One Random Single a Day #87: “Such a Shame” (1983) by Talk Talk

Ah man, I really love Talk Talk. Or at the very least, I really love The Spirit of Eden, which is definitely one of my favorite albums of the 80s – but I’ll probably get into that phase of their career some other time. See, Talk Talk started out as a product of the new wave breed that grew from the UK music scene and found increased prominence in the US throughout the 80s. The relatively upbeat nature of their earlier synthpop records seems miles away from the atmospheric spirituality of their later works, which would eventually be recognized as a stepping stone to what we now know as post-rock. This transformation has always really fascinated me – I can’t think of a single other band or artists of this era that has so deftly abandoned their new wave roots over the course of their career.

But like I said, that’s for a whole other post entirely. For today’s single comes from the band’s 1984 album It’s My Life, which was a full year before their next album The Colour of Spring would demonstrate this shift in style. This single also comes off the heels of the titular song and lead single from It’s My Life, which made the US top 40 and was their most commercially successful single up to that point – a tough act to follow up, I think. “It’s My Life” is a fairly good signpost of their early sound, though, with its shimmery, totally 80s synths transposed over singer Mark Hollis’s delicate vocals. Despite being upbeat, it’s mostly just swims along rather than keeping in tune with a trendy dance beat like many of fellow new waver Depeche Mode’s early singles. Moreover, the follow-up “Such a Shame” takes this dreamy quality to the next level, with Hollis’s vocals mixed to the foreground as a symphony of spacey synths and drums dance alongside.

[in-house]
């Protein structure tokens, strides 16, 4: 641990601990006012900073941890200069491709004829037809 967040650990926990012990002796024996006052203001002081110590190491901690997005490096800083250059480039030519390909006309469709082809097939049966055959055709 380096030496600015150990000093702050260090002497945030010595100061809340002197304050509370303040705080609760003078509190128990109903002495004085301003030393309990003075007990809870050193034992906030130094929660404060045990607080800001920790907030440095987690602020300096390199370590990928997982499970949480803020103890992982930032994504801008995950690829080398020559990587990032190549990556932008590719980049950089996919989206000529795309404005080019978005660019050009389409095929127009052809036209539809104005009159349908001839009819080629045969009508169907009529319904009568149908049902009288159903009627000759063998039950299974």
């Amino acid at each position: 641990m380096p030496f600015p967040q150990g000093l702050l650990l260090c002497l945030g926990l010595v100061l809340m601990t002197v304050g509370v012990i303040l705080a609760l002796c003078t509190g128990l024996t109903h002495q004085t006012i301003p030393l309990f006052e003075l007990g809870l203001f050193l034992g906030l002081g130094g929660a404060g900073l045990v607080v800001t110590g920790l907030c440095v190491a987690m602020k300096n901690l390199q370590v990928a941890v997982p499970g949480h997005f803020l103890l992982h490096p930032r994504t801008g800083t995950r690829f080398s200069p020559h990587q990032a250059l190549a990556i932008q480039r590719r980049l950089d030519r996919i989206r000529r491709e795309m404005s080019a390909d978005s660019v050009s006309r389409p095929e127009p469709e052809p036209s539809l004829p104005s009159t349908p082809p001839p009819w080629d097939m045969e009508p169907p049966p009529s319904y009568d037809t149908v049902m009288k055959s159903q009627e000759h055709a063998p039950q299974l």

Additionally, while the lyrics of “It’s My Life” express an impassioned desire for communication in a romantic relationship, “Such a Shame” injects this same passion into a more inward-facing appeal. Hollis is actually noted as being inspired by Luke Rhinehart’s novel The Dice Man, in which the protagonist determines the mundane actions of his day-to-day life by the roll of a dice. These same feelings of uncertainty can be read in lines like, “Such a shame to believe in escape / A life on every face and that’s a change”. Every face on the die determines the options and directions that one’s life could take, which seems like a miracle for those who would only assume a perfect life to adhere to one single, clear direction. However, now these options are limited to an eight-sided die, as opposed to the limitlessness that life actually possesses. Now, things seem so much bleaker. Lines like, “Number me in haste, it’s a shame, “This eagerness to change”, and “In these trembling hands, my faith tells me to react / I don’t care” focus in on this desire for something more to break the monotony, but the uncertainty of how to escape and the fear or hesitancy itself of doing so.

It seems that one of the biggest complaints about synthpop in the 80s is the tendency for the genre to give off a sterilized, manufactured vibe to their records – I’ve heard these critiques given to groups like A Flock of Seagulls, Dead or Alive, Erasure, and even Depeche Mode. “Such a Shame” stands alongside other songs from Talk Talk (and others from the aforementioned groups, to be honest) that should have these commentators thinking twice. This track alone is brimming with a pervading sense of melancholy – both in its words and in its music – the likes of which is not very often seen in much mainstream pop music. I guess it makes a lot more sense that the group would take the atmospheric elements already very present in their own music and apply it to a more ambient, less radio-friendly kind of rock music devised perfectly for a kind of underground appeal. In any case, and with any of their eras, more people should just listen to Talk Talk.

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